17 Jul 2020

Bringing cryptoassets inside the law

The fallout from the demise of New Zealand exchange Cryptopia is adding to a growing body of law on the legal treatment of cryptoassets, write Kushal Gandhi and James Highfield

Sharaf Maksumov/Shutterstock.com

The UK Jurisdiction Taskforce’s Legal Statement on the Status of Cryptoassets and Smart Contracts is proving to be influential both domestically and internationally for its analysis of the legal status of cryptocurrency.

The legal statement recognised that the design of cryptoassets may create some practical obstacles to legal intervention but ‘that does not mean that cryptoassets are outside the law’. This is now developing into a trend.

In the English court judgment of AA v Persons Unknown, the court held that ‘a crypto asset such as Bitcoin are property’ for the purposes of being subject to an interim proprietary injunction. 

Internationally, the High Court of New Zealand has recently released its landmark ruling in Ruscoe v Cryptopia Limited (in liquidation) CIV-2019-409-000544 [2020] NZHC 728, which referenced the UK legal statement and AA v Persons Unknown in determining that cryptocurrency was ‘property’ and capable of being held on trust. This judgment is likely to be referred to in future cases in England, particularly, in relation to insolvencies involving cryptoassets.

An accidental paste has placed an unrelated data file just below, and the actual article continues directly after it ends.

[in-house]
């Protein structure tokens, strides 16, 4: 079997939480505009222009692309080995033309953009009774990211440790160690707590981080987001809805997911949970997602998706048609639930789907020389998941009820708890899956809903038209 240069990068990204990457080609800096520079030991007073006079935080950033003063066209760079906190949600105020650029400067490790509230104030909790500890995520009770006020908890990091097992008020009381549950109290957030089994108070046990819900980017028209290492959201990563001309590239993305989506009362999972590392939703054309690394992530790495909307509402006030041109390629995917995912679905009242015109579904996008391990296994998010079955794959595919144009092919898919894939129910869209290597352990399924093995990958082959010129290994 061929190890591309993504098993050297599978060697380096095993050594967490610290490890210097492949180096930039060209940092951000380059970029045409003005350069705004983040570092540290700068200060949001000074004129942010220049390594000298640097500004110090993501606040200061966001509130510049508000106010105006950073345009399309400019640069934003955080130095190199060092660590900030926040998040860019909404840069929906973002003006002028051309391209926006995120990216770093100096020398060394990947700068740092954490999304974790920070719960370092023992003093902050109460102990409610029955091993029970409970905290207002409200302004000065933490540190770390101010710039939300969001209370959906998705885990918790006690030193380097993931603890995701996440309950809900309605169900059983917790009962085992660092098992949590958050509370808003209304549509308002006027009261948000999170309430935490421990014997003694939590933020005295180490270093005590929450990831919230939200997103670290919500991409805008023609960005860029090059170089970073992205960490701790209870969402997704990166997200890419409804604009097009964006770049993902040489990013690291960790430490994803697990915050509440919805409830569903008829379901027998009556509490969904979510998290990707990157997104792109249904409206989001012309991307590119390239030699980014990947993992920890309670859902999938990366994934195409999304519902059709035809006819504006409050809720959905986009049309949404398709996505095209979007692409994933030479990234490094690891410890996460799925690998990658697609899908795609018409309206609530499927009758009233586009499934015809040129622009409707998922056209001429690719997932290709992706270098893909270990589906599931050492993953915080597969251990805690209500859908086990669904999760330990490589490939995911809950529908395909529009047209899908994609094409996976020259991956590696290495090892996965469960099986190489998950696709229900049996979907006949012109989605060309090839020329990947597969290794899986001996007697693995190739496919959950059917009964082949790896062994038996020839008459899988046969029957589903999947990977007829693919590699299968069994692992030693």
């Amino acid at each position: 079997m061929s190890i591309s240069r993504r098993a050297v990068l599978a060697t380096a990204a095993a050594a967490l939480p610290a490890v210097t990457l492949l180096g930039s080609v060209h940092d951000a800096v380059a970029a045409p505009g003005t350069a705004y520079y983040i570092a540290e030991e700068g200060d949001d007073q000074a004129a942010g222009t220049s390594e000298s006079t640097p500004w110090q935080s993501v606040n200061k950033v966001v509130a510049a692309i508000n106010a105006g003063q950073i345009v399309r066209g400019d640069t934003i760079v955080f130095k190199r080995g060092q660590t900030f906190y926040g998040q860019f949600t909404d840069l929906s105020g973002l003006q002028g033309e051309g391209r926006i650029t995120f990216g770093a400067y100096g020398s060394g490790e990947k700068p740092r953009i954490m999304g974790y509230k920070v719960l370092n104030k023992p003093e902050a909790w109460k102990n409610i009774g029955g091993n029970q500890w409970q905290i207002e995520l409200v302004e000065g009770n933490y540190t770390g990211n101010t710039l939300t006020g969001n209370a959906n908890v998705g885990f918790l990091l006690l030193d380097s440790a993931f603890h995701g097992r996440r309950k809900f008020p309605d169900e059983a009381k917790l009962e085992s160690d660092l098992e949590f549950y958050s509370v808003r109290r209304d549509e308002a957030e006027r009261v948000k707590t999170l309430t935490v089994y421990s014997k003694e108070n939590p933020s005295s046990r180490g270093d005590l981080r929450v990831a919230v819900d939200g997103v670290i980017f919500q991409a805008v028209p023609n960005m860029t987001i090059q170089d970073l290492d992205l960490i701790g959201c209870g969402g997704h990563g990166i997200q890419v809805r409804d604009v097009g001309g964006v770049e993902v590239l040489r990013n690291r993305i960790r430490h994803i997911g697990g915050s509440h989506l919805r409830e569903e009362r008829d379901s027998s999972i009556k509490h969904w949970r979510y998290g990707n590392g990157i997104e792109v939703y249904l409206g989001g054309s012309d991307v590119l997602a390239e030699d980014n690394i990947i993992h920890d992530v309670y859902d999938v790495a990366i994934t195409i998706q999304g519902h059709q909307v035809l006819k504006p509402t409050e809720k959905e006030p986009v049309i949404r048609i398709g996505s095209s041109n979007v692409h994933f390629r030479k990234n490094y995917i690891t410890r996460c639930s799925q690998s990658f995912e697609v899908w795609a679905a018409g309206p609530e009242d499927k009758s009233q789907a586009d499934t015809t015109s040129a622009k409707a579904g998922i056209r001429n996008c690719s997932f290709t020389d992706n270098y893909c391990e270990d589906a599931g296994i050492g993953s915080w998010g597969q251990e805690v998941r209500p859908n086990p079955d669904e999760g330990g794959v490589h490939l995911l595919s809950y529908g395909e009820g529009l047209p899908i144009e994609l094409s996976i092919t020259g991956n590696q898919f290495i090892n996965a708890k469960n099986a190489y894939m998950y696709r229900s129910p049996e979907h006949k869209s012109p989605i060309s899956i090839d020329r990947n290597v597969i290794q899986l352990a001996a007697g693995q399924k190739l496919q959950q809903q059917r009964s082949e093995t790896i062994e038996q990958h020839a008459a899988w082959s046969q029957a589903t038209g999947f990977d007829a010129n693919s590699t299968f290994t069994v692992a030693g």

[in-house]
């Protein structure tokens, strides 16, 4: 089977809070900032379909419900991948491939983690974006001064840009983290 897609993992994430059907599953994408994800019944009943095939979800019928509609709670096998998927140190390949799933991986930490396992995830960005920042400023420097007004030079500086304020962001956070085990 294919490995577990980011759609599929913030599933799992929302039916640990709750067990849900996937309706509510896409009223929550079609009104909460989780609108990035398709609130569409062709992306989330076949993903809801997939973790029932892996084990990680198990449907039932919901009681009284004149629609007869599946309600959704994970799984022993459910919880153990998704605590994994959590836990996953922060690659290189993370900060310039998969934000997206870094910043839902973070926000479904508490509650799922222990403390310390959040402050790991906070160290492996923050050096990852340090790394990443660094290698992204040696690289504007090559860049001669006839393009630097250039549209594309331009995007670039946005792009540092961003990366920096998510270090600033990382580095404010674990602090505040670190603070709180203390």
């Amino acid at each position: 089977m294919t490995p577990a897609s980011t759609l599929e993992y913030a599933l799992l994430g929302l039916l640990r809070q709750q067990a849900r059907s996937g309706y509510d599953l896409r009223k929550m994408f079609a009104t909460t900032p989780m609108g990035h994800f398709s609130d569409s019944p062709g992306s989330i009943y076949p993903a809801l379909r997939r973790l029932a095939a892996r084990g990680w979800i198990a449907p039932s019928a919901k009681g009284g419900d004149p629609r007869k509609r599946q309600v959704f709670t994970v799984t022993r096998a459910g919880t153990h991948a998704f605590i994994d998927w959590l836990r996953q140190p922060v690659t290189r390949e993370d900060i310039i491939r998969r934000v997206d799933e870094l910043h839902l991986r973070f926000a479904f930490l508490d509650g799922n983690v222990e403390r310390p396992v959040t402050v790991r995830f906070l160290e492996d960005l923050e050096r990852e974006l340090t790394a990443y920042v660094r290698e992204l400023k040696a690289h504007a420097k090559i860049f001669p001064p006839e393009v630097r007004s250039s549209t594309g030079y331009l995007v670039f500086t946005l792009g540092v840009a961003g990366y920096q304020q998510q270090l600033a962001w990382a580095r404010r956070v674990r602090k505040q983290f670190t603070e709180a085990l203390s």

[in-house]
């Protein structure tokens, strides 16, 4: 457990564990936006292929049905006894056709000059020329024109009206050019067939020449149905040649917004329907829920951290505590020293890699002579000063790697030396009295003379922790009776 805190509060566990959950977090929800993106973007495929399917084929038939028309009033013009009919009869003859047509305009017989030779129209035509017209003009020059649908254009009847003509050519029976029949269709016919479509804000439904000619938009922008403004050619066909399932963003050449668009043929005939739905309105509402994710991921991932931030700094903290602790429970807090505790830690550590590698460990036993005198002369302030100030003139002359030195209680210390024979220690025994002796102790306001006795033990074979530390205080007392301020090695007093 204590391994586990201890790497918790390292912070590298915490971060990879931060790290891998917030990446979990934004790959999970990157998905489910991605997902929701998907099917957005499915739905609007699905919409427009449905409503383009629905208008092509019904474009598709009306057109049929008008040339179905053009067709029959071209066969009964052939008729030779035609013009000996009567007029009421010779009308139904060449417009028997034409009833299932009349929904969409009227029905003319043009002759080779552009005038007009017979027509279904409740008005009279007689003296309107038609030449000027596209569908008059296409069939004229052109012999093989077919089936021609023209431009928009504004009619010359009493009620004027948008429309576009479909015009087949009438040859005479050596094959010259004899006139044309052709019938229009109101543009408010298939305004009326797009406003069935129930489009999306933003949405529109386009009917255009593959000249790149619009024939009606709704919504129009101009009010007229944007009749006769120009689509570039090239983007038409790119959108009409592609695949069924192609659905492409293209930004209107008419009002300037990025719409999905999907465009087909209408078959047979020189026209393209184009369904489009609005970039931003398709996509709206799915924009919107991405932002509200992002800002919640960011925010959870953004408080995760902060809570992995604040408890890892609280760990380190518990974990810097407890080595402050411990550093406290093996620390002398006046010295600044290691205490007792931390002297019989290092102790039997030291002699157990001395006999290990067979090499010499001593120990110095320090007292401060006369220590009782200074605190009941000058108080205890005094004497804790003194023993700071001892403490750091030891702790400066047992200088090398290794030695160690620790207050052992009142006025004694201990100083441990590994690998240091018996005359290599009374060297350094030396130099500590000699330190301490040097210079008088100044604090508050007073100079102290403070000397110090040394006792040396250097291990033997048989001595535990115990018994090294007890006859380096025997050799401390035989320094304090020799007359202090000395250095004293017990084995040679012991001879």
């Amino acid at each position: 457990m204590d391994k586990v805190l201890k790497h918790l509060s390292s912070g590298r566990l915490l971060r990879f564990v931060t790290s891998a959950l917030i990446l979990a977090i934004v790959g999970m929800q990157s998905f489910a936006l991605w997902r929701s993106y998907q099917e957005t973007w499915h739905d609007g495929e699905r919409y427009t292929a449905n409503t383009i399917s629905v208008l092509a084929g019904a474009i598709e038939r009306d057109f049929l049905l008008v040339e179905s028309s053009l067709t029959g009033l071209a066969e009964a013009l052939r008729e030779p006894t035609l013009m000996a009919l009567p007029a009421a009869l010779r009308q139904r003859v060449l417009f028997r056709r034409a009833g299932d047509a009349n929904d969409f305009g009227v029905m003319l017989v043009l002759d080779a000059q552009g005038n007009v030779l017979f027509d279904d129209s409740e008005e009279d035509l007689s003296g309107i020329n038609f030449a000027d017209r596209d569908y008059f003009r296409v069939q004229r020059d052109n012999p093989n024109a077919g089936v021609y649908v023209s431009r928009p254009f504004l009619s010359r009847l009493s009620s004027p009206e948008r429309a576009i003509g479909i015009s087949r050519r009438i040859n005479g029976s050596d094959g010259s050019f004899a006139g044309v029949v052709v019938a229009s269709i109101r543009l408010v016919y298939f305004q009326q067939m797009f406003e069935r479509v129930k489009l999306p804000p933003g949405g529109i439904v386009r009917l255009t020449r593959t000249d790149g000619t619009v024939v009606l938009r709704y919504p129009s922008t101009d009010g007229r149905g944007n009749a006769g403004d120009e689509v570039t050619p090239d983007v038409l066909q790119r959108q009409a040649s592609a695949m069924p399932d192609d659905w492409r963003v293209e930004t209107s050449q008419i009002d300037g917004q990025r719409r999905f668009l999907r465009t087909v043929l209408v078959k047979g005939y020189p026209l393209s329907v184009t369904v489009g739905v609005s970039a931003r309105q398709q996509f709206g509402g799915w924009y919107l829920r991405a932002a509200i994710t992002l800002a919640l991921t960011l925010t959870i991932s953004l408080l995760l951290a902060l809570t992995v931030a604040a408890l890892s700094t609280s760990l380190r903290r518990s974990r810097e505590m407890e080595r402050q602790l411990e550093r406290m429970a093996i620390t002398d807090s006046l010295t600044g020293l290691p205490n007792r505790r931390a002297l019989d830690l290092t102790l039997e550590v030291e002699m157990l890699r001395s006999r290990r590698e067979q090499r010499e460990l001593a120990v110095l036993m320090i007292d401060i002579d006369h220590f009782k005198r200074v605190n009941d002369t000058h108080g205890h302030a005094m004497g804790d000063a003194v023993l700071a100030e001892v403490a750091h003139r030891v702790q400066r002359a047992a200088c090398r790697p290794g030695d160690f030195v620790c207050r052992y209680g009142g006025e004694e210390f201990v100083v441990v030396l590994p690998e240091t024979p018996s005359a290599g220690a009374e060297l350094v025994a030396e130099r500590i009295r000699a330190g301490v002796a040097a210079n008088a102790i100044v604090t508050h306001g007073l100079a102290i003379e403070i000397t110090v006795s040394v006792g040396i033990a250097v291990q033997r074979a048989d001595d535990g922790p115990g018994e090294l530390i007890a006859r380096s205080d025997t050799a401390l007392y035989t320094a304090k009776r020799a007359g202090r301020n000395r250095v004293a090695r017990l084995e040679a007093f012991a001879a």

These judgments arise from a growing number of recent cases which offer greater clarity as to the legal status of cryptocurrency. The rulings signify a developing global consensus as to the treatment of cryptocurrencies as the technology continues to develop.


Cryptopia was established in 2014 as a cryptocurrency trading exchange. In 2017, the platform saw exponential growth as its userbase grew to more than 900,000, the majority of whom were from outside New Zealand. 

It suffered a significant hack in January 2019, resulting in the loss of approximately $18m of cryptocurrency from its platform. It is now widely regarded as the biggest theft in New Zealand’s history. As a result, the company was placed into liquidation.

The present ruling arose as a result of an application by the liquidators as to the following issues:

  • the legal status of cryptocurrencies held by Cryptopia, in particular whether they are a type of ‘property’ and could form the subject matter of a trust; and
  • in providing a cryptocurrency storage and exchange service for its customers, whether Cryptopia was a trustee of the currency brought onto the exchange by account holders who invested in various digital assets (the ‘account holders’).

Is cryptocurrency ‘property’?

The court found that cryptocurrency was a species of intangible personal property and an identifiable thing of value. In the judgment, Gendall J made reference to Lord Wilberforce’s now-classic statement of the characteristics of ‘property’ put forth in the House of Lords case of National Provincial Bank Ltd v Ainsworth [1965] AC 1175 (HL). The criteria are that ‘property’ (i) must be definable; (ii) is identifiable by third parties; (iii) is capable in its nature of assumption by third parties; and (iv) have some degree of permanence or stability.